Kewley says one of the key challenges for operators is ensuring the addressable footprint extends across all inventory, including broadcast, catch-up and streaming services, so they can offer advertisers of all sizes an optimised proposition with high targeting accuracy and measurement to help them achieve their campaign objectives.
“Educating both sides of the TV advertising ecosystem is also a critical success factor”, he emphasises. “There’s currently a mismatch between the TV-based buying platform mentality versus the newer digital strategies of the streaming providers. There is a clear need for insight as well as tools to help develop more understanding across platforms.
“And, in this era of premium content production, with broadcast quality content moving to streaming platforms, there will be a need for high-quality digital advertising so we can maintain the appropriate level of ad quality across all platforms. The broadcast environment needs broadcast quality ads, with proper vetting so it doesn’t risk becoming an extension of digital advertising and suffer from the same reputation,” Kewley said.
Synamedia has a strong adtech heritage, and said it has been providing technology to support the advertising eco system for more than 10 years. The company started with the targeted advertising solution, Sky AdSmart, and more recently launched Synamedia Iris, a unified multi-platform ad stack that supports both platform operators and digital players to monetise a wide range of complex platforms.
Good data matters
Tony Mooney, SVP of advertising at ThinkAnalytics, warns meanwhile that one of the challenges facing the adtech sector is that “it feels a bit like the bad old days of direct mail list broking, with too many businesses over-promoting the quality of their consumer data.”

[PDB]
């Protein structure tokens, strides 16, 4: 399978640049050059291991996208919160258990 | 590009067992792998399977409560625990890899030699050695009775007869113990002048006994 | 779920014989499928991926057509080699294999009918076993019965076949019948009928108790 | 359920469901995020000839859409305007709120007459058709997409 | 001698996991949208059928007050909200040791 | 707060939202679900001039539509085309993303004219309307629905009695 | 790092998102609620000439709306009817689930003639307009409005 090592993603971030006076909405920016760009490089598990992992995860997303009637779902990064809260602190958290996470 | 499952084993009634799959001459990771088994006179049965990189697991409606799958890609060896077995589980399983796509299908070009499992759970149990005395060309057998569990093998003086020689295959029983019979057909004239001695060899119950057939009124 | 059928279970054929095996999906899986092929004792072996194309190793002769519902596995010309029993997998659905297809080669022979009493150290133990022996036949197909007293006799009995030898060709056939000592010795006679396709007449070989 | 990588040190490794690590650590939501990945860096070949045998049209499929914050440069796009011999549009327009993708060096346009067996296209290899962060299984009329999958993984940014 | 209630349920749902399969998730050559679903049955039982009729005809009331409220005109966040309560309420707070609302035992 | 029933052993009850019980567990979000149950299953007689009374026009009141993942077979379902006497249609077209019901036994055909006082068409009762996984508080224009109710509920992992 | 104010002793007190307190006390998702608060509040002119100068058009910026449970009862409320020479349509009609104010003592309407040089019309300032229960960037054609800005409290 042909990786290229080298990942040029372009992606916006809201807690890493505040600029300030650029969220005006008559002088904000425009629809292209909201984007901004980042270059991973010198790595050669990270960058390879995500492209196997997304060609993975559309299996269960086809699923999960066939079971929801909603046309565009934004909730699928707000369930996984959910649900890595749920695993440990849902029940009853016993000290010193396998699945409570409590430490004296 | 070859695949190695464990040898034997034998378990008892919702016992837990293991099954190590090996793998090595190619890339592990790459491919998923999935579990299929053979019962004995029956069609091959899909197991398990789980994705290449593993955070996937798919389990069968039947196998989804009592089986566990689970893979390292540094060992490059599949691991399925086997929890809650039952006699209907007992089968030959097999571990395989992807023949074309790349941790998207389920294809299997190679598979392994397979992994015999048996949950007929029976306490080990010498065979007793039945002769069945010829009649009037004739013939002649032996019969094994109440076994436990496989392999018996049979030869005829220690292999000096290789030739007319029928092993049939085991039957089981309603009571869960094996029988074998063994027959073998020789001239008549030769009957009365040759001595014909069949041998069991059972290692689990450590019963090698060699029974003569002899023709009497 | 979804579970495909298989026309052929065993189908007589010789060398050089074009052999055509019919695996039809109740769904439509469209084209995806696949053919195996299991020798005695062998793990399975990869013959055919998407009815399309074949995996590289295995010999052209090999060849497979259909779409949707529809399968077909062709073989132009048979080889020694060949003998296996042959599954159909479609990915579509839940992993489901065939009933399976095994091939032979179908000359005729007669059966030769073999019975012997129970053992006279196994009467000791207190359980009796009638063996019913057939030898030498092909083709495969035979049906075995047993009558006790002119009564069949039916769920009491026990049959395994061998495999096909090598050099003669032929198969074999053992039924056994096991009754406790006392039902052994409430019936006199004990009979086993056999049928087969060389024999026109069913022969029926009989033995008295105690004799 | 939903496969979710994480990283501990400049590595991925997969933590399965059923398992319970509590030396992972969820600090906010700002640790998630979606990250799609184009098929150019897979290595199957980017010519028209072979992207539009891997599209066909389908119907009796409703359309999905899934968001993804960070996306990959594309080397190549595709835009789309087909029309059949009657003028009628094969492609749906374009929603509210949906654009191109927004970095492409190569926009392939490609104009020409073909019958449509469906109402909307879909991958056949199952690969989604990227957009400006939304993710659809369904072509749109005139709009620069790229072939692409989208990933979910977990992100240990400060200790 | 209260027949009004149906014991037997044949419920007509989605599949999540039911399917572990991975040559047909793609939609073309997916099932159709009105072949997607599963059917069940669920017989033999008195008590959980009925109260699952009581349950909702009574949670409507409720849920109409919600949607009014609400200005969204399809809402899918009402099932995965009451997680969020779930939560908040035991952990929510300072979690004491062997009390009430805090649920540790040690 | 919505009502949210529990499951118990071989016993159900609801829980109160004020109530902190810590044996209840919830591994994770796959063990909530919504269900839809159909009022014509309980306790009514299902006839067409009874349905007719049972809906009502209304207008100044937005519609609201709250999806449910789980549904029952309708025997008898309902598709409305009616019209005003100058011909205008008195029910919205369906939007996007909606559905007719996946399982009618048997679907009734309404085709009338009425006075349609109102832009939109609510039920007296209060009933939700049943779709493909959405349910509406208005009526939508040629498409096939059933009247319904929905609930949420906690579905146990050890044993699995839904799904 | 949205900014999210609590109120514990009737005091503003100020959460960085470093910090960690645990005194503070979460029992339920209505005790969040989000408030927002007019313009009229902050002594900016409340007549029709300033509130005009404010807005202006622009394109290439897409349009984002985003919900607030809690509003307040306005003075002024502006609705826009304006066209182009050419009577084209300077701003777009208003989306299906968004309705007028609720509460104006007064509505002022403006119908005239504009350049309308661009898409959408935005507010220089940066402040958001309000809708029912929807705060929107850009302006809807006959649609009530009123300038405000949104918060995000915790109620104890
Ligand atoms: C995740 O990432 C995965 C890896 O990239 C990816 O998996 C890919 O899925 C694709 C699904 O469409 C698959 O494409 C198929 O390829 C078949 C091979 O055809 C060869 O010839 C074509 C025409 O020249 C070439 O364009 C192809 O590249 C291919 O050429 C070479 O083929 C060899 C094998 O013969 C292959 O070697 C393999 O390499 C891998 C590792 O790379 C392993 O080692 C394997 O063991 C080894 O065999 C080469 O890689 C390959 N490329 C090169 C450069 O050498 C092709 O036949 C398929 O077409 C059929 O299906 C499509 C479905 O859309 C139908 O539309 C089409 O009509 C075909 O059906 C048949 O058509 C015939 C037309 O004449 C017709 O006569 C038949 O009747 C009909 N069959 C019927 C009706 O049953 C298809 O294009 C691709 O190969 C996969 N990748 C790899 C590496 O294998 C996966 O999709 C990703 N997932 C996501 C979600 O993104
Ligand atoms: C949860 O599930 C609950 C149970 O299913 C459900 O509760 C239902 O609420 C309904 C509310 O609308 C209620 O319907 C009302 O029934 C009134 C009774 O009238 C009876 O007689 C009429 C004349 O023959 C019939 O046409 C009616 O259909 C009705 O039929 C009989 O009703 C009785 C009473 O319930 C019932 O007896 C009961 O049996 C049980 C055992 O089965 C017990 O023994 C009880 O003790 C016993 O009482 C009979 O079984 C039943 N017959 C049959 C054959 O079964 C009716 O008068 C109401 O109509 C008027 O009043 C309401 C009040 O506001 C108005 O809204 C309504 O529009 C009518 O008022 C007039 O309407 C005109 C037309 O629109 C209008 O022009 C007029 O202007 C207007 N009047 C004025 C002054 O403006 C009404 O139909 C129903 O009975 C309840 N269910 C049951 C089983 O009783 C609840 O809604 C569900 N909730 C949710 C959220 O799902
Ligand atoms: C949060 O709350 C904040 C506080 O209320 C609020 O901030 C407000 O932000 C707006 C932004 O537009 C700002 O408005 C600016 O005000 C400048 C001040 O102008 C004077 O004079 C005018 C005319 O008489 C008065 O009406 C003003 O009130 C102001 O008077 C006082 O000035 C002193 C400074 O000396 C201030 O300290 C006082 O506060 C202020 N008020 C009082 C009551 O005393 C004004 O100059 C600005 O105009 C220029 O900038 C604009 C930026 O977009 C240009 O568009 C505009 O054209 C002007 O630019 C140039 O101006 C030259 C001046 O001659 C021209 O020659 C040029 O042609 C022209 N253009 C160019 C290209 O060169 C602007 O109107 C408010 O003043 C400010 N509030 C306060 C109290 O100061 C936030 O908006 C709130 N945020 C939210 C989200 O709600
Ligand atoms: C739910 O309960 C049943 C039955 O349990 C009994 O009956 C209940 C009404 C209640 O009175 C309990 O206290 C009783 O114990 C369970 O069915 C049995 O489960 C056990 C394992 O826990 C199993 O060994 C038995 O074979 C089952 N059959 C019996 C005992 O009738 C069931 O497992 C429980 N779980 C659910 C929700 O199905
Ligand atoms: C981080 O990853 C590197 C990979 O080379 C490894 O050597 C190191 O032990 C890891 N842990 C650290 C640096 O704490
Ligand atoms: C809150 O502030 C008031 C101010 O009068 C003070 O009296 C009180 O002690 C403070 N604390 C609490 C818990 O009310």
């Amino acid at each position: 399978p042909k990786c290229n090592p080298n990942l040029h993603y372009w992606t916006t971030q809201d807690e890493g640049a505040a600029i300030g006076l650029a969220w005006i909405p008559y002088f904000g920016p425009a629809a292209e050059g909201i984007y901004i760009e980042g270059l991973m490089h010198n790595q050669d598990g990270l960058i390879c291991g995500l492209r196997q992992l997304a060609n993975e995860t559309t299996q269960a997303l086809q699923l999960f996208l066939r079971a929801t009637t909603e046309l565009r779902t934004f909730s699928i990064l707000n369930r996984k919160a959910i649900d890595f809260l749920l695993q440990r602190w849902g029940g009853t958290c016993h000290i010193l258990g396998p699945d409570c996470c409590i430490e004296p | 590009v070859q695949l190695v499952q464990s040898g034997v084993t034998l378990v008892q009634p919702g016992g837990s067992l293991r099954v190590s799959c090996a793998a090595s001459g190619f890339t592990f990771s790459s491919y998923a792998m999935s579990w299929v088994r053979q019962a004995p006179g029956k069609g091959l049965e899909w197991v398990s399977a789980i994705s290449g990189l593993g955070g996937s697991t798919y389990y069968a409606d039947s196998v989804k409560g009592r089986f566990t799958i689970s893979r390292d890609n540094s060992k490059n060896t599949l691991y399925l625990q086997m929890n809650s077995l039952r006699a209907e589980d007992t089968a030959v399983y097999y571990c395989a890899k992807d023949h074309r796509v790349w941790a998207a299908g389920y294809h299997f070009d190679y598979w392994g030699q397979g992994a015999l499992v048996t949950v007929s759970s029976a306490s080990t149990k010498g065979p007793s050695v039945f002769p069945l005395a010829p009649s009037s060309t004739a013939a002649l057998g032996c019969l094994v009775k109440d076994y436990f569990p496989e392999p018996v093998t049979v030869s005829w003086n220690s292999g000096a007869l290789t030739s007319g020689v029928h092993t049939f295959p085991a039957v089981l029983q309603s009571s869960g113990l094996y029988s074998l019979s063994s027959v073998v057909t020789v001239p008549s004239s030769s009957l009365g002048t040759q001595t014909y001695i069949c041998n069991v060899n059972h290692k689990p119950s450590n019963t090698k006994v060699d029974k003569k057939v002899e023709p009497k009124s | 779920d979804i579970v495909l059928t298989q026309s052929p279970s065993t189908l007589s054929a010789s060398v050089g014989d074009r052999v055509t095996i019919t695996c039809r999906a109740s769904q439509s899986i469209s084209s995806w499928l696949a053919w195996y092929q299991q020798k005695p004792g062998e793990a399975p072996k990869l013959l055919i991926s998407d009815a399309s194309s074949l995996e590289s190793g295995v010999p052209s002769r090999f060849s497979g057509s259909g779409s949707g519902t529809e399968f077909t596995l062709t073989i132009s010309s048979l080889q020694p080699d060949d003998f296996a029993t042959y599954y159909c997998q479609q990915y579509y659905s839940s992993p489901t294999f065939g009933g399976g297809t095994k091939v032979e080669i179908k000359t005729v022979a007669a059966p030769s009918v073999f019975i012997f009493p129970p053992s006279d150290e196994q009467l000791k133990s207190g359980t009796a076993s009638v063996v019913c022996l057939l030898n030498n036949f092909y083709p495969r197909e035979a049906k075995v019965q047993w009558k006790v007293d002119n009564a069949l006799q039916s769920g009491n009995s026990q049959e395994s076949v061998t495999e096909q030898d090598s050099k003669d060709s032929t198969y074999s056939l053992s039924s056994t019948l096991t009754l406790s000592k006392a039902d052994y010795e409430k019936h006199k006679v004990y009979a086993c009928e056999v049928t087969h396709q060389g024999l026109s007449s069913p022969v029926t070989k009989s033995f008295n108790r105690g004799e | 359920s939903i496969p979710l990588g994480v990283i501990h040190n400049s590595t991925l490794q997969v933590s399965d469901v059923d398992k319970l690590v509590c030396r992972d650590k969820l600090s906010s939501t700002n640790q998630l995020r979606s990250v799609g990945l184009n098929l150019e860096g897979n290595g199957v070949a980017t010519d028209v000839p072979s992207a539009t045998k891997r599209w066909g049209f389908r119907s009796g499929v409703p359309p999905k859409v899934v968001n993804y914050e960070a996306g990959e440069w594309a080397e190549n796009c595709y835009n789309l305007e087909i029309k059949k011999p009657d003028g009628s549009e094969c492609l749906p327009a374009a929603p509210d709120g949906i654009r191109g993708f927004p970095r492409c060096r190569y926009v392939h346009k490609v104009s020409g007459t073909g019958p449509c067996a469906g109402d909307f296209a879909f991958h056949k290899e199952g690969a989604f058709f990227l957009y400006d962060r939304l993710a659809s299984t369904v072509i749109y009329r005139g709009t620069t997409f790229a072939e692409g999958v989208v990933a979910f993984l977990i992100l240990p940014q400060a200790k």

Mooney said many adtech vendors offer audience targeting on their platforms, but it is often based on third-party data or “shallow first-party data with questionable accuracy. The result is that advertisers eschew paying extra for targeting and are continuing to run TV campaigns using broad attributes.”
ThinkAnalytics is taking an approach that it says “enables the kind of behavioural audience targeting on TV that advertisers enjoy on digital, underpinned by accurate, relevant, recent data.”
“Creating detailed behavioural attributes from viewing data is challenging, time-consuming and costly unless you have good metadata and high levels of automation,” Mooney said.
Bart Lozia, CEO of Better Software Group (BSG), agrees that there is a need to shift to a first-party data strategy, especially in an era when the death of third-party cookies comes at a moment of a “widespread backlash against advertisers’ digital surveillance”.
He advises using data obtained directly from customer relationships instead of buying it from a third-party, in order to continue tracking and targeting customer behaviour effectively, to provide the best customer experience (CX) possible, and to future-proof targeting strategies.
“Build your CX strategy around first-party data, obtain consents in user journeys to gather information directly on your platform so you will get the data directly from your UI and then store it internally for your purposes. Use the gathered data to build your own behavioural profiles and sell this data to advertisers,” Lozia said.